CAPE CANAVERAL, Fla. — Tests revealed that Endeavour's once-puzzling crew cabin leak was caused by small piece of debris, NASA officials said today during a mission status briefing at Kennedy Space Center (KSC).
After a week of hunting for the leak aboard the newly retrofitted space shuttle, the valve was replaced and tested.
"We found a tiny piece of debris in the sealing surface, which was causing that slight leak rate. There's nothing systemic wrong with any of the valves," said NASA test director Steve Payne, adding that removing the grit fixed the valve.
"We just finished a leak check — early this morning, and it is very, very tight," Payne said of Endeavour's crew cabin.
Countdown starts tonight
The STS-118 launch countdown is expected to begin tonight at 8:00 p.m. EDT (2000 GMT). If all goes according to plan, Endeavour and its seven-person crew will lift off from Pad 39A on Wednesday at approximately 6:36 p.m. EDT (2236 GMT).
So far, said NASA's shuttle weather officer Kathy Winters, the forecast is looking favorable for launch, considering the turbulent seasonal conditions.
"We have 30 percent chance of KSC weather prohibiting launch," Winters said, which an eastern weather system is mainly responsible for. "We could get some isolated showers and — some anvil [clouds] coming in from over the Gulf Stream."
Led by commander and veteran astronaut Scott Kelly, the seven-person STS-118 crew will dock with the International Space Station (ISS) two days after launch. Once there, astronauts will begin an 11-to-14 day mission to further assemble the space laboratory as well prepare it for future construction.
"There's a little bit of assembly, there's some re-supply, there's some repairs and there are some high-visibility education and public affairs events," said Matt Abbott, NASA's lead STS-118 shuttle flight director, of the mission last month. "It's a little bit of everything."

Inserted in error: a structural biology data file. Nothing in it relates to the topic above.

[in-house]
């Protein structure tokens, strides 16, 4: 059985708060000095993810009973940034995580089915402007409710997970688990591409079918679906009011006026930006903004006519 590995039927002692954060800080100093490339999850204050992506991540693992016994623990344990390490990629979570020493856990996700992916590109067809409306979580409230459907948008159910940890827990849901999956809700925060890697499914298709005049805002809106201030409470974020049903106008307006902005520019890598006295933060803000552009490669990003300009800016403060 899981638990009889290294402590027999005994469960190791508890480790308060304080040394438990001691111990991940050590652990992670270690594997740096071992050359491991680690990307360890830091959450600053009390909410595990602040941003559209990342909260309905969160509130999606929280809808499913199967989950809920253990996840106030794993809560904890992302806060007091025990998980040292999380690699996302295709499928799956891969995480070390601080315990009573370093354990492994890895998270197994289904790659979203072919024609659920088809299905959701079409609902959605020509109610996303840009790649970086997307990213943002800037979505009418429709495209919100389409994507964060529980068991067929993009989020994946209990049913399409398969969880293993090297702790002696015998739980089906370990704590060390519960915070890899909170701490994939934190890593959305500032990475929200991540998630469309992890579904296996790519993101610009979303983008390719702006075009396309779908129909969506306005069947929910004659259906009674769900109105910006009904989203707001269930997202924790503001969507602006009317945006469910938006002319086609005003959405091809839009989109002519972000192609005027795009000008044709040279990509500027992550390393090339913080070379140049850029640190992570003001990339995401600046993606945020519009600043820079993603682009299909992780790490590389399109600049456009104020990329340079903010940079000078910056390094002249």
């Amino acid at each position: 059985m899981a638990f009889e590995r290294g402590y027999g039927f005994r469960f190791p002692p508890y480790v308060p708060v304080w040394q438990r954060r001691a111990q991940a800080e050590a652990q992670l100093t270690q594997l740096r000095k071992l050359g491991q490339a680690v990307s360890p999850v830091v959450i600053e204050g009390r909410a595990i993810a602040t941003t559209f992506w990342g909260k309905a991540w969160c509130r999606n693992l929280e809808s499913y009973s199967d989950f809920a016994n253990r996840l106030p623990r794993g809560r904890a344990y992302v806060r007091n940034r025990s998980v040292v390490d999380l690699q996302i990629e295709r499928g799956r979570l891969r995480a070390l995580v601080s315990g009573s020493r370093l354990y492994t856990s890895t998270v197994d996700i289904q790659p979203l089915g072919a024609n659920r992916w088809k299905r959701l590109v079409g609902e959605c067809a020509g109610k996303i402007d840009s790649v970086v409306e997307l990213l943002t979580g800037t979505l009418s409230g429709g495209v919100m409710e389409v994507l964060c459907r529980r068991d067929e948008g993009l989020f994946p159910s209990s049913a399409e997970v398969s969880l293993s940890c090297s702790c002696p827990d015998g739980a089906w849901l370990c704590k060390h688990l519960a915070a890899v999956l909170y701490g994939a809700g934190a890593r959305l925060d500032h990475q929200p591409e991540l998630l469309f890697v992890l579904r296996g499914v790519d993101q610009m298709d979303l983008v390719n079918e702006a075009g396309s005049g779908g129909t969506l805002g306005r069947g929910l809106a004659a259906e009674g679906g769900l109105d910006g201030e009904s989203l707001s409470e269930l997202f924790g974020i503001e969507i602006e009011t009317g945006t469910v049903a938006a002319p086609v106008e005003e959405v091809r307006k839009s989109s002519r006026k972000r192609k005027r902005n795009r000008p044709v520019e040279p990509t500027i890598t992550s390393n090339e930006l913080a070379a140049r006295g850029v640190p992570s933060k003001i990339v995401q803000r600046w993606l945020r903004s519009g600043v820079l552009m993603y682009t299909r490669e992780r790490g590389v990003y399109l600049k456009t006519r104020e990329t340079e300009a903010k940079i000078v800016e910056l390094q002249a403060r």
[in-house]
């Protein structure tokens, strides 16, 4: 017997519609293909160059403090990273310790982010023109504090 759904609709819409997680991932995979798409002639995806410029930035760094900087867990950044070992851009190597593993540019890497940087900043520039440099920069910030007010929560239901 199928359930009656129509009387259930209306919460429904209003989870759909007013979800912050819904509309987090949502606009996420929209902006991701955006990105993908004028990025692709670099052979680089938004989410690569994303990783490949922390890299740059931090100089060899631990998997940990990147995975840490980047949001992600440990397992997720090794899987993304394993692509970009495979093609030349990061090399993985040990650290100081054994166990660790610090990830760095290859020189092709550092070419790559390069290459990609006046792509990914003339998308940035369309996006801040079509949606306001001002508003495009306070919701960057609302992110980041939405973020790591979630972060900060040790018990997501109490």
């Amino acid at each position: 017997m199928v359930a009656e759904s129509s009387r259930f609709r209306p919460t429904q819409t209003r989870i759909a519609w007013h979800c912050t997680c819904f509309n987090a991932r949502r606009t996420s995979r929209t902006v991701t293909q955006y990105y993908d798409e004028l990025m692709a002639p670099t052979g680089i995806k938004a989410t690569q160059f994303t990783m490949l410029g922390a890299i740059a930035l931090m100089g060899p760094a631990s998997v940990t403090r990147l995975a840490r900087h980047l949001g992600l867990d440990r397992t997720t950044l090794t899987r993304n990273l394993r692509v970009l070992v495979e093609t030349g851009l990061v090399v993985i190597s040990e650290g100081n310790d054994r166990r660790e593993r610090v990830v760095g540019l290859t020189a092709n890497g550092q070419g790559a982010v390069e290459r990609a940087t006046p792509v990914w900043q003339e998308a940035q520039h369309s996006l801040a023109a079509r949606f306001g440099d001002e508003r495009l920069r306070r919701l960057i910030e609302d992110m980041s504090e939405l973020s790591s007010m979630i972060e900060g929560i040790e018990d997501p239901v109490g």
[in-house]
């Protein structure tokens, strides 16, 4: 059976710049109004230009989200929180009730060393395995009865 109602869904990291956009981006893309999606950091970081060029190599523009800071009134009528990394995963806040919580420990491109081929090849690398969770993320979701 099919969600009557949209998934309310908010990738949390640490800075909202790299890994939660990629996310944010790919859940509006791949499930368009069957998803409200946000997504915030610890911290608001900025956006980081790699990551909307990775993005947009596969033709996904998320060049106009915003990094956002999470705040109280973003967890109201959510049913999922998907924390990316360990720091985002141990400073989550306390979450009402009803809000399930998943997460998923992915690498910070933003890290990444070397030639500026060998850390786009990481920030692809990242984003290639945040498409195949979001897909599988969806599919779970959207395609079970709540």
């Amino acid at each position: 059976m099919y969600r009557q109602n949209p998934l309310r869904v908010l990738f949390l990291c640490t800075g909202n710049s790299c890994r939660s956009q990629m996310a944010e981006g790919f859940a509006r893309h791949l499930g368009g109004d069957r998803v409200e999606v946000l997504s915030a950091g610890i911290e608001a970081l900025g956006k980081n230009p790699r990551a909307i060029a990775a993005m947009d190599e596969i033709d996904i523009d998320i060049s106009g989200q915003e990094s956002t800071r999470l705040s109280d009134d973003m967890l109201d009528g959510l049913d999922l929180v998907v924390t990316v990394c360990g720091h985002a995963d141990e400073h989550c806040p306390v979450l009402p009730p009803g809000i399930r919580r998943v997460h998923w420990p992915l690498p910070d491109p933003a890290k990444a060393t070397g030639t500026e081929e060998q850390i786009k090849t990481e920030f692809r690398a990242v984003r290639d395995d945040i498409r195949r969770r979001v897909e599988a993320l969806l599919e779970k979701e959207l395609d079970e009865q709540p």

Barbara Morgan, NASA's teacher-turned-astronaut, will be part of Endeavour's crew delivering a 4,010-pound (1,820-kilogram) girder spacer for the Starboard-5 (S5) truss segment of the ISS. The piece will add another element to the space station's growing backbone and make way for its future expansion, but the shuttle's biggest haul will be 5,000 pounds (2,268 kilograms) of fresh cargo to re-supply the ISS.
NASA officials said today that the crew is continuing to train, review flight plans and undergo equipment and personal checks in preparation for launch.
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Dave Mosher is currently a public relations executive at AST SpaceMobile, which aims to bring mobile broadband internet access to the half of humanity that currently lacks it. Before joining AST SpaceMobile, he was a senior correspondent at Insider and the online director at Popular Science. He has written for several news outlets in addition to Live Science and Space.com, including: Wired.com, National Geographic News, Scientific American, Simons Foundation and Discover Magazine.